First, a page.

My own private city | Man Power: Newcastle


My own private NEWCASTLE

LAGASTA’s series “My own private city” is an inner journey into the cities of our favourite artists and producers around the world. More a personal affair than a typical city guide, the series offers a rare glimpse into a city through the eyes of an artist/producer.

From rooftops and studios to street corners and hidden gems, and from parks and neighbourhoods to favourite personal spots, we take an intimate trip to different places through memories, stories and photos. And it’s nothing short of an unforgettable experience.

Next in line is Newcastle’s finest Geoff Kirkwood, aka Man Power. Insanely prolific and compulsively defying expectations of who he is as a musician, a DJ, a label head of the ever-excellent Me Me Me Recordings, and as a lifer in this world of music, Geoff Kirkwood is hard to pin down. While best known as the man behind ‘intergalactic house’ alias Man Power, Kirkwood is as comfortable writing and presenting experimental symphonies, ambient hauntology and Audio Visual orchestral performances and recordings as Bed Wetter or delivering raucous kinetic Techno as MPX. For everything in between, he is Man Power. 

Now, Man Power takes us for a ride into his home city of Newcastle by sharing his favourite places and faces and some gorgeous photos.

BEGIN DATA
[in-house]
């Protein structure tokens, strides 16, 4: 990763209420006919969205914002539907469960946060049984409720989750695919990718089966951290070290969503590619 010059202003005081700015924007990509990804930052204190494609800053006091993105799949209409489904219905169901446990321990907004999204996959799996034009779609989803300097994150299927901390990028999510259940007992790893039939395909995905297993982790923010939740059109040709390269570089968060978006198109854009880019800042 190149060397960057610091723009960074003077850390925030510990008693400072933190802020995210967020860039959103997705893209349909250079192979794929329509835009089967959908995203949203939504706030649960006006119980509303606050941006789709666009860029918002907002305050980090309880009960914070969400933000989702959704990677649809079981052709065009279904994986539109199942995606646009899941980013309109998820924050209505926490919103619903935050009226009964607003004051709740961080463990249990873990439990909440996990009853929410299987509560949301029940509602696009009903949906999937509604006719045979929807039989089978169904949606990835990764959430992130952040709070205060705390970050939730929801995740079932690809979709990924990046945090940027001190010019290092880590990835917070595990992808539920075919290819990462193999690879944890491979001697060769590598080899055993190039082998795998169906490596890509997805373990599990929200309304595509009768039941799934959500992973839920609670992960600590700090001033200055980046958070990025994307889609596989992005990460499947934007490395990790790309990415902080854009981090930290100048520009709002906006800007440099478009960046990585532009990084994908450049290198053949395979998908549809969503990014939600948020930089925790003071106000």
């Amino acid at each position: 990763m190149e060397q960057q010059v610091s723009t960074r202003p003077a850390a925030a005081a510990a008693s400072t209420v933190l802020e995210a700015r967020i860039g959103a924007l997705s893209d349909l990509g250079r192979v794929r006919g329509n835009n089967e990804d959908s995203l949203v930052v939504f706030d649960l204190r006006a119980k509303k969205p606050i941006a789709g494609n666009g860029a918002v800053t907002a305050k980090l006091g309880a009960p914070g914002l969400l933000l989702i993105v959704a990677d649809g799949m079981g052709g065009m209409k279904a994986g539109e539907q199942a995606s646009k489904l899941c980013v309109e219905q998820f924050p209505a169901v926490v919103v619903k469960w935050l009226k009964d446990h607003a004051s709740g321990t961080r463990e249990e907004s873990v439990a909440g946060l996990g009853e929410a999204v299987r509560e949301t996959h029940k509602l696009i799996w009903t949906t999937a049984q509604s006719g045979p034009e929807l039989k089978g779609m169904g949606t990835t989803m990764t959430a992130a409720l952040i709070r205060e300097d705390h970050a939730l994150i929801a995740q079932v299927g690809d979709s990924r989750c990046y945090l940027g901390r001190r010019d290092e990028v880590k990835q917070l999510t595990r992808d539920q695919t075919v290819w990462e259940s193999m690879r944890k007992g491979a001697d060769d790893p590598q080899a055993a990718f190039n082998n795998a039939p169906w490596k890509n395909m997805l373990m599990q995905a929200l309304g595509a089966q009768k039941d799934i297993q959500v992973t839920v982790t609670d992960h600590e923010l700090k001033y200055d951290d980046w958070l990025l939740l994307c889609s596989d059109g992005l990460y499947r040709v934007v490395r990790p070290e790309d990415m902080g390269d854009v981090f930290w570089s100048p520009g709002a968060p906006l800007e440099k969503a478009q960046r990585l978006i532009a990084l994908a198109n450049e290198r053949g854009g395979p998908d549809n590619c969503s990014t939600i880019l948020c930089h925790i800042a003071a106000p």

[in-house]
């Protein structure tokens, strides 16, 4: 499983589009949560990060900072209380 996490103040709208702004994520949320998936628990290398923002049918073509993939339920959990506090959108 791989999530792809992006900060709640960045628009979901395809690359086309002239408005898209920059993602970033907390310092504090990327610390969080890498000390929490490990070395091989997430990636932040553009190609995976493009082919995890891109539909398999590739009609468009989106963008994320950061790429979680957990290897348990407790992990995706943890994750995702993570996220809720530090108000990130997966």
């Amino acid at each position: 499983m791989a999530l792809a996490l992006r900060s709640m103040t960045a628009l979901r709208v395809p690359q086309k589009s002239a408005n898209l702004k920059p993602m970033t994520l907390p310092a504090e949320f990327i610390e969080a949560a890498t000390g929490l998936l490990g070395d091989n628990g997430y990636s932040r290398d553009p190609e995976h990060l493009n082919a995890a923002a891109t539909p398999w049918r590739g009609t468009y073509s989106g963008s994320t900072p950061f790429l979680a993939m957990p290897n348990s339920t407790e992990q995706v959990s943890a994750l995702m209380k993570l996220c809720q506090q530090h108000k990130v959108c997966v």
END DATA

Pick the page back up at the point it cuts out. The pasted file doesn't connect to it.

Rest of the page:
This is Man Power’s own private NEWCASTLE. 

I’d been living away from my home region for several years before the first UK lockdown. Initially I was in Berlin and then I lived in Monterrey, Mexico for 5 years. I came back to the North East of England at the start of the Pandemic to look after my elderly Grandparents. I was used to travelling fairly constantly by then, and I was splitting my time between 2 continents on a near weekly basis anyway, so in a lot of ways it was hard to ever have a sense of home. Being in full isolation and living alone in one place for the pandemic has often been a strange but rewarding experience.

It’s permitted me to come back and take the time to view my region with strangers eyes, and I’ve now realised that its my favourite place in the world. It’s my firm belief that the whole region really needs to connect and work together now if we want to see it achieve everything if can do. We’re not as populous as other parts of the country and in the past that’s allowed us to be turned against each other and exploited for our labour and our resources. With that in mind I’m not making this about solely Newcastle, which I’d guess I’d claim as my home city, but about the region in general and the parts of it I enjoy.

586 Records. Newcastle.

Every city needs a good record shop and Newcastle has a few, but 586 is ran by my friend Tony Daly. Tony is a great DJ and well known out of the city in certain musical circles.

He’s also been a pivotal figure in steering the direction the city’s music scene has taken for over 15+ years. I first met him via his seminal Suono parties which brought bona fide musical icons to the city in a pre social media period when you actually couldn’t just google them and pretend you’d heard of them (i believe they played a big part in the resurgence of Greg Wilson’s career for instance). Tony’s influence also looms large over further generations simply due to his willingness to share his knowledge with other people. For someone who is otherwise capable of being super impatient and downright grumpy (sorry if you’re reading this Tony, but I don’t think this is news) he has boundless patience and generosity when it comes to helping other people learn about the history of this music that we all love.